New York Times Motherlode Blogger — Jessica Lahey

English, Latin and Writing Teacher, NH
Correspondent — The Atlantic, The New York Times


 Coming of Age in the Middle:
Twitter: @jesslahey
My bi-weekly New York Times column, “The Parent-Teacher Conference”
My author page at The Atlantic
My commentary page at Vermont Public Radio
The Gift of Failure: How the Best Parents Learn to Let Go So Their Children Can Succeed HarperCollins (August 2015)

 Download on iTunes

Segment I – Background and Inspiration  

Tell your story. Where are you from and how long have you been teaching? What classes have you taught?    – Jessica is finishing her book, The Gift of Failure, which resulted from an article she wrote for The Atlantic.  

Who has helped you in your journey to become a master teacher?  – Mr. Potts, her high school English teacher, was a really cool guy but was also an amazing teacher. He is now the head of the English department at her high school. She quotes him in the book and has so much respect for him. 

It is important for other teachers to know that we all have had setbacks in the classroom. Identify an instance in which you struggled as a teacher and explain what you learned from that experience. – In 2011 she wrote a piece called “Things Fall Apart” about one of those times when she taught something and she felt her students really knew it. But when it came time for the evaluation, it turns out they didn’t know it. She realized that she could get frustrated or freak out, but she decided to reverse engineer the entire thing — the test, the unit. They went back and figured out what went wrong.  It turned into a great experience because she realized what she did wrong and the students realized what they failed to do as well.

What is the challenge in teaching three different subjects?  – There is a huge challenge in changing gears with three different preps. Yet, the most challenging aspect in middle school is the huge difference in ability levels — based not on smarts, but on the neurological connections that happen in the brain. Some kids are able to handle symbolism and metaphor, yet some are still thinking concretely.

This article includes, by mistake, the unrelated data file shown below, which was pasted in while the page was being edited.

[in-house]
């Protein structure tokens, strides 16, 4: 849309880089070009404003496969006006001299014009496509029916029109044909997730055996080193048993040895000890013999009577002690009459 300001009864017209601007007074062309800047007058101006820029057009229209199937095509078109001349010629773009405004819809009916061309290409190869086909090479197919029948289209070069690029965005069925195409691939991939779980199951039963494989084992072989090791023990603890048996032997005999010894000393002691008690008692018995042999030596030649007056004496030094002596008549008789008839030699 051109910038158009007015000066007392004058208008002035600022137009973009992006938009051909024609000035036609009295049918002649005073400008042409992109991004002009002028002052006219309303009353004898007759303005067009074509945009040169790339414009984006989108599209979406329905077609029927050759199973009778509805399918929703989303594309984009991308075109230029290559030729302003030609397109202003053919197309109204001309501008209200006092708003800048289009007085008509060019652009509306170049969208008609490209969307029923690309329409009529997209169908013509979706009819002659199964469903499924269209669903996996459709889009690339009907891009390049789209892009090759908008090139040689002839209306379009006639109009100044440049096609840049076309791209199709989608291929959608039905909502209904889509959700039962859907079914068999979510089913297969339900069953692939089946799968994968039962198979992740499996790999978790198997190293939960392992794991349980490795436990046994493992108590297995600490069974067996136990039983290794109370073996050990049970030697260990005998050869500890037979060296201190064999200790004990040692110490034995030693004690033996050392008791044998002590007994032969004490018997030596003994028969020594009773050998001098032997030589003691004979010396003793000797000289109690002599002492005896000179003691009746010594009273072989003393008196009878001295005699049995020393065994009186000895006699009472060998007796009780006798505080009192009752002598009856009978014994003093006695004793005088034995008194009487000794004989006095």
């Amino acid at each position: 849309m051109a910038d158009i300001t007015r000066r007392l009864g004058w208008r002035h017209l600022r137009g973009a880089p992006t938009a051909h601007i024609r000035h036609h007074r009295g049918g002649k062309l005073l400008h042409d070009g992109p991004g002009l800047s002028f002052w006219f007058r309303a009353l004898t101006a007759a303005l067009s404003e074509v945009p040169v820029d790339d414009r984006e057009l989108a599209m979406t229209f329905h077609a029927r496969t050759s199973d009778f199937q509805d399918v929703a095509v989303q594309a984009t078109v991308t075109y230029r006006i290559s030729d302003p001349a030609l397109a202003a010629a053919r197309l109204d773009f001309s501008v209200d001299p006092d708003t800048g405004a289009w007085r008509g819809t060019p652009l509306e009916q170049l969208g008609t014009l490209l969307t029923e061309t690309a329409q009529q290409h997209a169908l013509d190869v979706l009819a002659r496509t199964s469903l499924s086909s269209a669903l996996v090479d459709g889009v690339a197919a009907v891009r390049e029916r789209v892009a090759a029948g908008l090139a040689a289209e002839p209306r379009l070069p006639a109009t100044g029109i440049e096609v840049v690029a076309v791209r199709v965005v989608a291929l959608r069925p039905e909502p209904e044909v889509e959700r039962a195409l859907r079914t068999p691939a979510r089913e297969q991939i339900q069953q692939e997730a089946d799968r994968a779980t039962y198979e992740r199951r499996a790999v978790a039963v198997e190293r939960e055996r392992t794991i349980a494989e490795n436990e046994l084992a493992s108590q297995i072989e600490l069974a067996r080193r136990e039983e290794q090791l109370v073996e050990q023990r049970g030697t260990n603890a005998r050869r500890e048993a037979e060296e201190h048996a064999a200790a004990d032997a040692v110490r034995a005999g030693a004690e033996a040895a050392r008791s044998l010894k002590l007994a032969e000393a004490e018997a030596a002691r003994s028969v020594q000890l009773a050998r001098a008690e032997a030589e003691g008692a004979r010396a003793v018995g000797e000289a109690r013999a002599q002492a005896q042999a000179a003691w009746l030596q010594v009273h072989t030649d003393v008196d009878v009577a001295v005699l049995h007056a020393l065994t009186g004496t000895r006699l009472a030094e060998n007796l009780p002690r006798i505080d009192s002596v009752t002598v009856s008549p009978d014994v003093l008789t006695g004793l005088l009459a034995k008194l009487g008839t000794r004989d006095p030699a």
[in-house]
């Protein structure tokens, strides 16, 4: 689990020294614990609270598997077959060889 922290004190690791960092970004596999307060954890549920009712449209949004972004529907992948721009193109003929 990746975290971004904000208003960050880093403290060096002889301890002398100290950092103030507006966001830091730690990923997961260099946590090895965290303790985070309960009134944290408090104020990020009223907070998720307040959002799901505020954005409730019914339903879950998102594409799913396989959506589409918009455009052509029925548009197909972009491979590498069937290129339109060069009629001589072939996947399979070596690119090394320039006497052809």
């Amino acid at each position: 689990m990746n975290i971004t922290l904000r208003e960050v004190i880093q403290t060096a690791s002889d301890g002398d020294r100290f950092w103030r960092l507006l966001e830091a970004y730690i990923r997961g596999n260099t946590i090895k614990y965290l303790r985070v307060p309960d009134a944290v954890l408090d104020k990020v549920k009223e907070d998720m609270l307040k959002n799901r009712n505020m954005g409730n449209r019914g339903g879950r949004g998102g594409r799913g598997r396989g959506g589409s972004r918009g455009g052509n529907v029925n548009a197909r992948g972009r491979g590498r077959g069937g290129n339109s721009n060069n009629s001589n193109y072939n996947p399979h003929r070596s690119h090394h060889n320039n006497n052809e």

What is one thing that you love about the classroom?    – The moment where a kid that has been looking at you blankly for two years, and then suddenly you will see it click. A student will move from a literal interpretation of just words on a page to realizing that there is so much more underneath those words. 

Segment II —

What book do you recommend to a teacher that wants to develop? 


What is one thing a teacher can do outside the classroom that can pay off inside the classroom? — She takes them outside the classroom, especially for writing.   the question that is in her mind and she puts on her tennis shoes. Running, biking, and walking have all helped her think through the challenges of teaching. Teaching can be very taxing, but there is nothing more important than your health. 

Is there an internet resource that you can recommend which will help teachers grow professionally? — 

The New York Times Learning Network, the NPR education podcast, Scott Barry Kaufman’s Beautiful Minds at Scientific American, Rebecca McMillan’s Creativity Post, Annie Murphy Paul’s Brilliant blog, and Ed Yong’s “Ed’s Up” newsletter. 

Provide a writing practice that is effective?  –  All writing is done in class and it is a lot of repetition of the basic skills. Do you have a thesis? Is there evidence to support that thesis? What structure would best support your thesis? She does not do a lot of creative writing in the classroom. 

Update the cannon. What books belongs in the classroom? 

Jessica is a fan of the classics. Middle school teachers are in a weird spot because often the books she wants to put in kids’ hands are “mature.” That said, books she’s recently recommended include Sharp Teeth (for older high school students, a free verse poem about werewolves), the Swallows and Amazons series, the Nick and Tesla series by Quirk Books for STEM fun, all the maker books I recommended in my “Parent-Teacher Conference” column recently, Wonder, Speak, and she is making her way through Kate DiCamillo’s list of books for summer treehouse reading that appeared at NPR books recently.  



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